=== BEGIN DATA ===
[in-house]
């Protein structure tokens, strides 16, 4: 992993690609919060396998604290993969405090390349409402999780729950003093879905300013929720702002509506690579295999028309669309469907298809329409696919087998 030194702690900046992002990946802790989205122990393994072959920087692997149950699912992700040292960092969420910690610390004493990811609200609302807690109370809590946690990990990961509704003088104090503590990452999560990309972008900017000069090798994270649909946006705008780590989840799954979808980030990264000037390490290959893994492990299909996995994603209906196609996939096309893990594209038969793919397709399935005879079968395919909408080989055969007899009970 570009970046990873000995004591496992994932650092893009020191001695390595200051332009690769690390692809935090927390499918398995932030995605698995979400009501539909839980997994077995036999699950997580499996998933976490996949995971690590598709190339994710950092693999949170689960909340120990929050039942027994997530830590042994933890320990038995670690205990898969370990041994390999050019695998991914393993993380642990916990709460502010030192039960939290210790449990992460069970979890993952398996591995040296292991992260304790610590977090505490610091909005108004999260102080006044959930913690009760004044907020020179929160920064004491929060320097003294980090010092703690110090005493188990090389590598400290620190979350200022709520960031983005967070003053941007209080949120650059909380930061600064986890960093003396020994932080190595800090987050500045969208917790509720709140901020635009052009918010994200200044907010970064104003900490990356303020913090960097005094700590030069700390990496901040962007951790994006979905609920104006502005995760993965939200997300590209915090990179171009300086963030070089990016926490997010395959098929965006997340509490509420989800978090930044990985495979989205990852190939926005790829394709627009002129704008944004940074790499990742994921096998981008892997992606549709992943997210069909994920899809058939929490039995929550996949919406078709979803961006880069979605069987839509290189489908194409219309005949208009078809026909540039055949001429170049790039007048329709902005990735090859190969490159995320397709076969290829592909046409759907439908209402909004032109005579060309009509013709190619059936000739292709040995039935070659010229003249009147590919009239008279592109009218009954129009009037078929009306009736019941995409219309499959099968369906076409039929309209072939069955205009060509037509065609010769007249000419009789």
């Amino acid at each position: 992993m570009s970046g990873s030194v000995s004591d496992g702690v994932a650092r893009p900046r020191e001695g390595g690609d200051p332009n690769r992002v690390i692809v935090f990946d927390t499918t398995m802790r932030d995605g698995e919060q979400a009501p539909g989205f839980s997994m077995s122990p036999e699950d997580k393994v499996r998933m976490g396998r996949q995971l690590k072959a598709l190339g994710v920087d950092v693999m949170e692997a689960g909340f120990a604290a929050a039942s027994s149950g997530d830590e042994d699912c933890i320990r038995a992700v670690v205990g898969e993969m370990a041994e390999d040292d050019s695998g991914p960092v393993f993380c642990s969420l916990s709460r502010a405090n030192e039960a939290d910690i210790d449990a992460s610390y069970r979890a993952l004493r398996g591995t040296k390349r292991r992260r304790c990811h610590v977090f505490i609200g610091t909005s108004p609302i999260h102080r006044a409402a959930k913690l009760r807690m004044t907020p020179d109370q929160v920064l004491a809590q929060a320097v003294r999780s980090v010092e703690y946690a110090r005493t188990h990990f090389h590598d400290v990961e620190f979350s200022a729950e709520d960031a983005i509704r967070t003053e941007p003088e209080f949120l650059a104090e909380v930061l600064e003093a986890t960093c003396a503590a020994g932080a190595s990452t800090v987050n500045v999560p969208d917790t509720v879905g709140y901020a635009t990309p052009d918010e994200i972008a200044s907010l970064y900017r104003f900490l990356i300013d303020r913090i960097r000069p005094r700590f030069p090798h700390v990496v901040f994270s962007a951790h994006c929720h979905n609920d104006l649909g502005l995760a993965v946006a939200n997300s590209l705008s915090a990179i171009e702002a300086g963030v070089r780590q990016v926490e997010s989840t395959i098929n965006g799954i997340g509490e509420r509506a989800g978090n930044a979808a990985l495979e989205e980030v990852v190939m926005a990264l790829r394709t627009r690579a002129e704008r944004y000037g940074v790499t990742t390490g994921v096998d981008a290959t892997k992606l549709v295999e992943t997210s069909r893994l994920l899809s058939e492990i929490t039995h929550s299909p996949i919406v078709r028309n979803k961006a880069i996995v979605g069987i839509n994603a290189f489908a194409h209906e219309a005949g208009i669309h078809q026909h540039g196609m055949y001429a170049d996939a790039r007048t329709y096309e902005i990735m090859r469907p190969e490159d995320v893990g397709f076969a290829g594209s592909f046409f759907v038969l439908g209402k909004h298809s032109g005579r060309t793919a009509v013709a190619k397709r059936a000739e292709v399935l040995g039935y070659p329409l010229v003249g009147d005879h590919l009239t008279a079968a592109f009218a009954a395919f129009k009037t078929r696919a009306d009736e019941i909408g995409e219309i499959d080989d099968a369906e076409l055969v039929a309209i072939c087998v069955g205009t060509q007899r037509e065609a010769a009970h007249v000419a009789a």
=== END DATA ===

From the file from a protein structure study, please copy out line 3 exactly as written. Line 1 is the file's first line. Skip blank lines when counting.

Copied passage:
């Amino acid at each position: 992993m570009s970046g990873s030194v000995s004591d496992g702690v994932a650092r893009p900046r020191e001695g390595g690609d200051p332009n690769r992002v690390i692809v935090f990946d927390t499918t398995m802790r932030d995605g698995e919060q979400a009501p539909g989205f839980s997994m077995s122990p036999e699950d997580k393994v499996r998933m976490g396998r996949q995971l690590k072959a598709l190339g994710v920087d950092v693999m949170e692997a689960g909340f120990a604290a929050a039942s027994s149950g997530d830590e042994d699912c933890i320990r038995a992700v670690v205990g898969e993969m370990a041994e390999d040292d050019s695998g991914p960092v393993f993380c642990s969420l916990s709460r502010a405090n030192e039960a939290d910690i210790d449990a992460s610390y069970r979890a993952l004493r398996g591995t040296k390349r292991r992260r304790c990811h610590v977090f505490i609200g610091t909005s108004p609302i999260h102080r006044a409402a959930k913690l009760r807690m004044t907020p020179d109370q929160v920064l004491a809590q929060a320097v003294r999780s980090v010092e703690y946690a110090r005493t188990h990990f090389h590598d400290v990961e620190f979350s200022a729950e709520d960031a983005i509704r967070t003053e941007p003088e209080f949120l650059a104090e909380v930061l600064e003093a986890t960093c003396a503590a020994g932080a190595s990452t800090v987050n500045v999560p969208d917790t509720v879905g709140y901020a635009t990309p052009d918010e994200i972008a200044s907010l970064y900017r104003f900490l990356i300013d303020r913090i960097r000069p005094r700590f030069p090798h700390v990496v901040f994270s962007a951790h994006c929720h979905n609920d104006l649909g502005l995760a993965v946006a939200n997300s590209l705008s915090a990179i171009e702002a300086g963030v070089r780590q990016v926490e997010s989840t395959i098929n965006g799954i997340g509490e509420r509506a989800g978090n930044a979808a990985l495979e989205e980030v990852v190939m926005a990264l790829r394709t627009r690579a002129e704008r944004y000037g940074v790499t990742t390490g994921v096998d981008a290959t892997k992606l549709v295999e992943t997210s069909r893994l994920l899809s058939e492990i929490t039995h929550s299909p996949i919406v078709r028309n979803k961006a880069i996995v979605g069987i839509n994603a290189f489908a194409h209906e219309a005949g208009i669309h078809q026909h540039g196609m055949y001429a170049d996939a790039r007048t329709y096309e902005i990735m090859r469907p190969e490159d995320v893990g397709f076969a290829g594209s592909f046409f759907v038969l439908g209402k909004h298809s032109g005579r060309t793919a009509v013709a190619k397709r059936a000739e292709v399935l040995g039935y070659p329409l010229v003249g009147d005879h590919l009239t008279a079968a592109f009218a009954a395919f129009k009037t078929r696919a009306d009736e019941i909408g995409e219309i499959d080989d099968a369906e076409l055969v039929a309209i072939c087998v069955g205009t060509q007899r037509e065609a010769a009970h007249v000419a009789a």